One of the most interesting things I’ve encountered in my shamanic work is the emotional connection that the land has with us. We often think of it as the other way around, that we are the ones actively experiencing a connection to the land, whether that be through our ancestry, our desire to be gentle stewards of the earth, or simply our love for the place in which we live. But the earth we stand on has its own connection to us, and feels things in its own way.
This was made very clear to me recently after a psychopomp journey. For me, the most difficult aspect of psychopomp work has not been in helping the dead to cross over, but in healing the land in cases where traumatic death (such as suicide or a car accident) has occurred. For the land feels the impact of that death, and carries a grief of its own. My spirit guides do most of the work in assisting the dead (they are the best at it, after all), helping the soul to peacefully transition. But within this journey, I am often tasked with healing the land where the death occurred. This involves pressing my hands onto the earth. That connection will often result in a field of flowers springing up, and animals appearing, as if the land needs to feel an abundance of life in the place where death has so recently reigned. I never question it; the journey spins its own story, after all.
Because most of my psychopomp work is done remotely, my only impressions of the land come from my journey to the Otherworld. But what does the land feel like in ordinary reality after a healing has taken place? My assumption has always been that the land would feel, well, peaceful. Resolved. But recently I had those assumptions challenged.
It occurred after a fatal car accident, not far from my home, that claimed the life of a young man. His spirit was still hanging around, a gentle and somewhat shy soul. The psychopomp journey unfolded as expected: he crossed over with the help of my spirit guides and I placed my hands on the earth. White flowers sprang up all across the road where the accident had occurred. A fawn ambled through them, and then other animals began to appear. Healing had begun, or so I thought.
A few days later, as I was driving along that stretch of road, I felt an intense sadness wash over me. I brushed the feeling off as simply the product of my emotions and sensitivity to the tragic event. Of course I would feel sad here. Who wouldn’t?
But as time passed I realized it wasn’t me at all—it was the land’s grief I was sensing. But what about the shamanic journey I had made? The psychopomp work? The healing of the land? Did I need to go back in and try to “fix” what seemed to be an unending grief? Had I missed something the first time? Why wasn’t everything at peace, as it had seemed to be in the journey? Was there something else there? As I asked myself these questions one day, driving yet again past the spot where the accident had occurred, I heard an inner voice say “The land has its own timeline.”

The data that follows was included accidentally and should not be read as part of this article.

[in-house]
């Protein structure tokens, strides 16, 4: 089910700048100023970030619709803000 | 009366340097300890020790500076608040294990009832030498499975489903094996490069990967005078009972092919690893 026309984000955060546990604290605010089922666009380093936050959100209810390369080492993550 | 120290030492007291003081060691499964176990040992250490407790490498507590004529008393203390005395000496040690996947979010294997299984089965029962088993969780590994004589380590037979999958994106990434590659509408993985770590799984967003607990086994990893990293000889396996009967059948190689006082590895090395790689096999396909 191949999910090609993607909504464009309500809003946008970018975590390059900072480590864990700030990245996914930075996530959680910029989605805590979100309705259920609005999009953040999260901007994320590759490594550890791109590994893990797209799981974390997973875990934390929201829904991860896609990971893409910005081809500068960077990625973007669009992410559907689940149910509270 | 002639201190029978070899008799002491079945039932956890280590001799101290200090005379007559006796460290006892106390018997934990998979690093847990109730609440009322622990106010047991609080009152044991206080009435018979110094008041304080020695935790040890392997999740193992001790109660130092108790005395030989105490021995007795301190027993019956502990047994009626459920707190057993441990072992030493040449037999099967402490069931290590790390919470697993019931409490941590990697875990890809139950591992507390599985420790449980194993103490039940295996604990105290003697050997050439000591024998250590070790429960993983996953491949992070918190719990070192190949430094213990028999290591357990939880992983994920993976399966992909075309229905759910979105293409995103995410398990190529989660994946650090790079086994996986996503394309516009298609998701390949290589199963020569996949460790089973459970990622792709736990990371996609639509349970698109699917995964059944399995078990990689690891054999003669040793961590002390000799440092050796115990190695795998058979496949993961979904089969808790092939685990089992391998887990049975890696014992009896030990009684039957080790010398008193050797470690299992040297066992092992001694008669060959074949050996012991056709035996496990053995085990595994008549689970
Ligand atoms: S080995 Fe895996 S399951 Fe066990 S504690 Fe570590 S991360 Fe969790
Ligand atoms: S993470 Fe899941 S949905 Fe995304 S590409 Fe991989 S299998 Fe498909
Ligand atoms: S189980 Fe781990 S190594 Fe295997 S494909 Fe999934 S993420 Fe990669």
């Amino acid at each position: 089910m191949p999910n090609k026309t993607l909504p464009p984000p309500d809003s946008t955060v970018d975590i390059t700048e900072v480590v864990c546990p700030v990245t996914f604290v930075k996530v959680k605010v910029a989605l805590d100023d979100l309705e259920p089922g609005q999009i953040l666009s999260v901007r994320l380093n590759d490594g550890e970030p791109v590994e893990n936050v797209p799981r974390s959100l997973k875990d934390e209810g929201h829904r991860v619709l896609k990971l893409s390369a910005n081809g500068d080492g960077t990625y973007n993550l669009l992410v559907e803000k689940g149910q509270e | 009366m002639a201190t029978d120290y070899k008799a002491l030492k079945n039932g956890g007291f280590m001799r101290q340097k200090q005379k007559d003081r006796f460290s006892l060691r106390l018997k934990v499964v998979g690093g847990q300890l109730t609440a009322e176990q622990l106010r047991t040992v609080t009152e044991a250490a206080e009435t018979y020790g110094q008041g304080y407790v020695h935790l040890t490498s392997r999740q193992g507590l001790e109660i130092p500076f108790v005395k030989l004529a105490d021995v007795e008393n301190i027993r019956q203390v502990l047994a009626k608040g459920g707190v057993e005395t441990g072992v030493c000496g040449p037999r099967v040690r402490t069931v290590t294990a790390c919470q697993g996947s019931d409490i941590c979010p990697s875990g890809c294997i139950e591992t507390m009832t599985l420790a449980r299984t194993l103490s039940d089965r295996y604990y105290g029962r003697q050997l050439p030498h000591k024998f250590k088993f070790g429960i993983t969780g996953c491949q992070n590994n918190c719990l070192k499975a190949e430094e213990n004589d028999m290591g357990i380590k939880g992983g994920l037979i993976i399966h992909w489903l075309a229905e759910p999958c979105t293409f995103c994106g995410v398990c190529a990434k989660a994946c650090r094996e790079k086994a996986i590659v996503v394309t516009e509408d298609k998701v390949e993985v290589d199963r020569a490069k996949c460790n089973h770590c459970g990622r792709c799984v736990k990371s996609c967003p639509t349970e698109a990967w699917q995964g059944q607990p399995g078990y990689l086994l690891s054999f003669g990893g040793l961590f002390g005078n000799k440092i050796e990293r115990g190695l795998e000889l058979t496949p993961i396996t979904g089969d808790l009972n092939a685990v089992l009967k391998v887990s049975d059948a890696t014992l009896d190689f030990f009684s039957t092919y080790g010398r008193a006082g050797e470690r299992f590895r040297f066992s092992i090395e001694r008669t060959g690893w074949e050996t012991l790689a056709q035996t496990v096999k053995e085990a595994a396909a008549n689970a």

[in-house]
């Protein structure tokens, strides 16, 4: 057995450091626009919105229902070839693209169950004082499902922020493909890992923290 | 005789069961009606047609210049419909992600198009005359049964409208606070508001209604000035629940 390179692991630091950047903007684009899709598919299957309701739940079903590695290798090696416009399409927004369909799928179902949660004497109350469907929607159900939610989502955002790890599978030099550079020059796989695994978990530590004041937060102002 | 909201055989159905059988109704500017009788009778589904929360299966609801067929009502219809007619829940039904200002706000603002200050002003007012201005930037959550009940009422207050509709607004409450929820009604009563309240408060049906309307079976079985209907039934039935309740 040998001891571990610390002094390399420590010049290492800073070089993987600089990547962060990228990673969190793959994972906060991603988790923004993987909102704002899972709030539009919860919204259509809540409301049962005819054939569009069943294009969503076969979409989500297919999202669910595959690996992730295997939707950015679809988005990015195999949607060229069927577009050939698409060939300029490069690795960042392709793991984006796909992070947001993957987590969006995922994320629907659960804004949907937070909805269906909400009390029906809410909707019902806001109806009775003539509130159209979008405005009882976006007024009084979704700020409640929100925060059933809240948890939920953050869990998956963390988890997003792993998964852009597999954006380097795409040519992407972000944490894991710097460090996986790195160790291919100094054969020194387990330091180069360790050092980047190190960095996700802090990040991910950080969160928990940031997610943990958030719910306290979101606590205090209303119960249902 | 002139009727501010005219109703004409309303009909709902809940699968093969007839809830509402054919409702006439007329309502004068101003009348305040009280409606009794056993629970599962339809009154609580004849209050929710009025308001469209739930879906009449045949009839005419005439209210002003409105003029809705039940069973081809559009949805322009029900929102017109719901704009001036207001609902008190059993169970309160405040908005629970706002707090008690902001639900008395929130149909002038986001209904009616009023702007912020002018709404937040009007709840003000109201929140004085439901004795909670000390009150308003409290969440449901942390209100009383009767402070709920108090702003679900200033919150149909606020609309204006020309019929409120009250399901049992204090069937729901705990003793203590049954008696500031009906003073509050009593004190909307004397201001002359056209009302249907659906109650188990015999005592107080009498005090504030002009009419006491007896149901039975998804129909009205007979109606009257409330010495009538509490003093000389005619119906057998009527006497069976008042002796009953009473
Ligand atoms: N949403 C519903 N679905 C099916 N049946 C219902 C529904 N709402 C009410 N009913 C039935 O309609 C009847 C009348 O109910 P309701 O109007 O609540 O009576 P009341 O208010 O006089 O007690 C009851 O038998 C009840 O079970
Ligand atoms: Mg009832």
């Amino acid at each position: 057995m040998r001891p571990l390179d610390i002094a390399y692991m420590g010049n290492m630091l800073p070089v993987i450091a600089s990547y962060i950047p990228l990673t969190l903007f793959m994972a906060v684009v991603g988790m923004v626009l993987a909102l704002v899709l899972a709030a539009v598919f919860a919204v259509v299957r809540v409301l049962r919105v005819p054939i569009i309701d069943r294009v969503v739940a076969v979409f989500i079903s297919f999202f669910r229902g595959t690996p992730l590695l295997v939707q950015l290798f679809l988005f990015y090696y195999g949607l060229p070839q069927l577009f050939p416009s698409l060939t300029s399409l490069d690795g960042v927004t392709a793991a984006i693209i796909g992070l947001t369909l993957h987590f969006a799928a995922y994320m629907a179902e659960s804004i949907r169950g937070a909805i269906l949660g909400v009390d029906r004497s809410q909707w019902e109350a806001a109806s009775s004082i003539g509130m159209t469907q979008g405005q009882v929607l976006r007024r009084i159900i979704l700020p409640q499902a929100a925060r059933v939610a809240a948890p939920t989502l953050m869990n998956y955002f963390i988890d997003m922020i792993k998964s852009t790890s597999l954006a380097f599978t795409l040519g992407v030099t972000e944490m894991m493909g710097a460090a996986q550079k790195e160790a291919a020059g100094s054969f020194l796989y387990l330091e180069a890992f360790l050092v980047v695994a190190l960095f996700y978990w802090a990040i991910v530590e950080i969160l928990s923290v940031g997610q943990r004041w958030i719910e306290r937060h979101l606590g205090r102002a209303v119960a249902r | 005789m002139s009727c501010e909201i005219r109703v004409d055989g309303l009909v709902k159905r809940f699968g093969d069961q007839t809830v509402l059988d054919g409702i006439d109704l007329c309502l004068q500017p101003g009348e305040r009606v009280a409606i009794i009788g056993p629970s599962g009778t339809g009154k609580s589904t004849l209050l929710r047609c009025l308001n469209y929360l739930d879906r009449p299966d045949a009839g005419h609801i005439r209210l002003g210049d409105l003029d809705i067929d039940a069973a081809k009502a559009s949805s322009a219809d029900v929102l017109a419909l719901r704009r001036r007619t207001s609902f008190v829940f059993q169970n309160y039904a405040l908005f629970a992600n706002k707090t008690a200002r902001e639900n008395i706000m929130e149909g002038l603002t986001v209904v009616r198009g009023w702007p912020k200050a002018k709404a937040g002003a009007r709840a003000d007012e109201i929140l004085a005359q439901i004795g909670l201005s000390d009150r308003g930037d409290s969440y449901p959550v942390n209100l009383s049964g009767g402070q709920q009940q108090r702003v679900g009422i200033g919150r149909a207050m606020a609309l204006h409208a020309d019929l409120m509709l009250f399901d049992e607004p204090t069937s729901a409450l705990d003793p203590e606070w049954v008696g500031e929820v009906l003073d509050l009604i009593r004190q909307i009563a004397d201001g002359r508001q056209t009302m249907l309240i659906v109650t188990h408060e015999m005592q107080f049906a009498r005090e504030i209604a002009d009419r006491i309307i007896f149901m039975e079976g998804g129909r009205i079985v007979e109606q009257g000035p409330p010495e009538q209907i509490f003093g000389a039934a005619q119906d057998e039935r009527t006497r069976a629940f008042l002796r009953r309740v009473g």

It was like a puzzle piece sliding into place; I was able to see the bigger picture. Just as each one of us grieves differently, some for a short time, some forever, some quietly, some howling their grief to their stars; and just as it would be inappropriate for us to say to someone: “You have been sad for too long. You must stop now. You must move on,” it would be likewise inappropriate to expect the ground beneath our feet, or the trees and flowers and animals, to stop their grieving simply because we believe the situation has been resolved.
In a psychopomp journey, the shaman can assist the human soul, but once that is complete one must begin to think in terms of place, rather than person. Because while the soul has moved on, the land remains. Just as we should be gentle with someone grieving the loss of a loved one, so should we treat the land that grieves.
The shaman starts the healing process. The land determines when it is finished. It has its own sovereignty, and my mistake was to believe that what I was doing as a shaman was some kind of magic. It’s not. It’s a process of communication, of holding space, of facilitating healing rather than being the healer. This was the message I received: The land can heal itself quite well, thank you. On its own timeline.
And considering how brief a time humanity has been here on earth, doesn’t this make sense? The land I stand on has known the weighty tread of dinosaurs. Has felt the continental shift, has stretched and cracked and reformed itself over eons. We know how old the earth is, but who can really understand a length of time such as 4.5 billion years? People have been here for the mere blink of an eye in comparison. The land feels in terms of millennia and epochs, not in weeks or months or years as we do. It grieves on a different timeline.
Over the months, I’ve noticed, with relief, that the sadness at the site of the accident has abated. It’s still there, but it’s softer now, a more tender grief. And it is not my job to fix it.
It’s normal for those of us who do this work to want to ameliorate any pain right away. But if there is a sorrow that remains within the land after a journey, and seems to remain too long, ask yourself if this might simply be the land taking its own time. I know now that the flowers that spring up in my journey are not an indication that healing is complete, but a quiet acknowledgment between the land and myself, that the grief is welcomed, accepted, free to spring up as its own kind of beauty. The grief itself, then, might be the magic. See how it transforms into something new, given time.